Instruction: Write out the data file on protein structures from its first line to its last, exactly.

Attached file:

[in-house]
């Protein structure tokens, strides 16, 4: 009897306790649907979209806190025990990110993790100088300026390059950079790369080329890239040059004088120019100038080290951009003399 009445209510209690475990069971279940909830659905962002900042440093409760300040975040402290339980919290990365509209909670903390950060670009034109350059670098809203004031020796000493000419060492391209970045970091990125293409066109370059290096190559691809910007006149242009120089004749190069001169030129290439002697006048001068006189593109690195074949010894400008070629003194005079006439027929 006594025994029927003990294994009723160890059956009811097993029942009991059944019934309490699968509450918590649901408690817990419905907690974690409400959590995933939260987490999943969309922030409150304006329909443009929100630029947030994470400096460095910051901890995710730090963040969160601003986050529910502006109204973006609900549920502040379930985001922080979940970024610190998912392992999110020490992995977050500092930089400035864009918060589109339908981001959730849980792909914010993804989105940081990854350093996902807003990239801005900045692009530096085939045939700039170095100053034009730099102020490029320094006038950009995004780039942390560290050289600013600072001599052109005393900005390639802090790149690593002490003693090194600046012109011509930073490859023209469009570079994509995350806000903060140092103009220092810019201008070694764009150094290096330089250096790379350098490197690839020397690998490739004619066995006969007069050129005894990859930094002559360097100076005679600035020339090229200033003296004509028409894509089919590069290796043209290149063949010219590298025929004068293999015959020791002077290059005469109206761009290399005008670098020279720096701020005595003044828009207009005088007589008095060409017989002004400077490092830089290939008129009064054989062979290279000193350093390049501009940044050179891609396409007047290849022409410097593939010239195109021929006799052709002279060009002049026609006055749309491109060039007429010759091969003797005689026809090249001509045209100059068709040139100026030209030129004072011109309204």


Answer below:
[in-house]
């Protein structure tokens, strides 16, 4: 009897306790649907979209806190025990990110993790100088300026390059950079790369080329890239040059004088120019100038080290951009003399 009445209510209690475990069971279940909830659905962002900042440093409760300040975040402290339980919290990365509209909670903390950060670009034109350059670098809203004031020796000493000419060492391209970045970091990125293409066109370059290096190559691809910007006149242009120089004749190069001169030129290439002697006048001068006189593109690195074949010894400008070629003194005079006439027929 006594025994029927003990294994009723160890059956009811097993029942009991059944019934309490699968509450918590649901408690817990419905907690974690409400959590995933939260987490999943969309922030409150304006329909443009929100630029947030994470400096460095910051901890995710730090963040969160601003986050529910502006109204973006609900549920502040379930985001922080979940970024610190998912392992999110020490992995977050500092930089400035864009918060589109339908981001959730849980792909914010993804989105940081990854350093996902807003990239801005900045692009530096085939045939700039170095100053034009730099102020490029320094006038950009995004780039942390560290050289600013600072001599052109005393900005390639802090790149690593002490003693090194600046012109011509930073490859023209469009570079994509995350806000903060140092103009220092810019201008070694764009150094290096330089250096790379350098490197690839020397690998490739004619066995006969007069050129005894990859930094002559360097100076005679600035020339090229200033003296004509028409894509089919590069290796043209290149063949010219590298025929004068293999015959020791002077290059005469109206761009290399005008670098020279720096701020005595003044828009207009005088007589008095060409017989002004400077490092830089290939008129009064054989062979290279000193350093390049501009940044050179891609396409007047290849022409410097593939010239195109021929006799052709002279060009002049026609006055749309491109060039007429010759091969003797005689026809090249001509045209100059068709040139100026030209030129004072011109309204």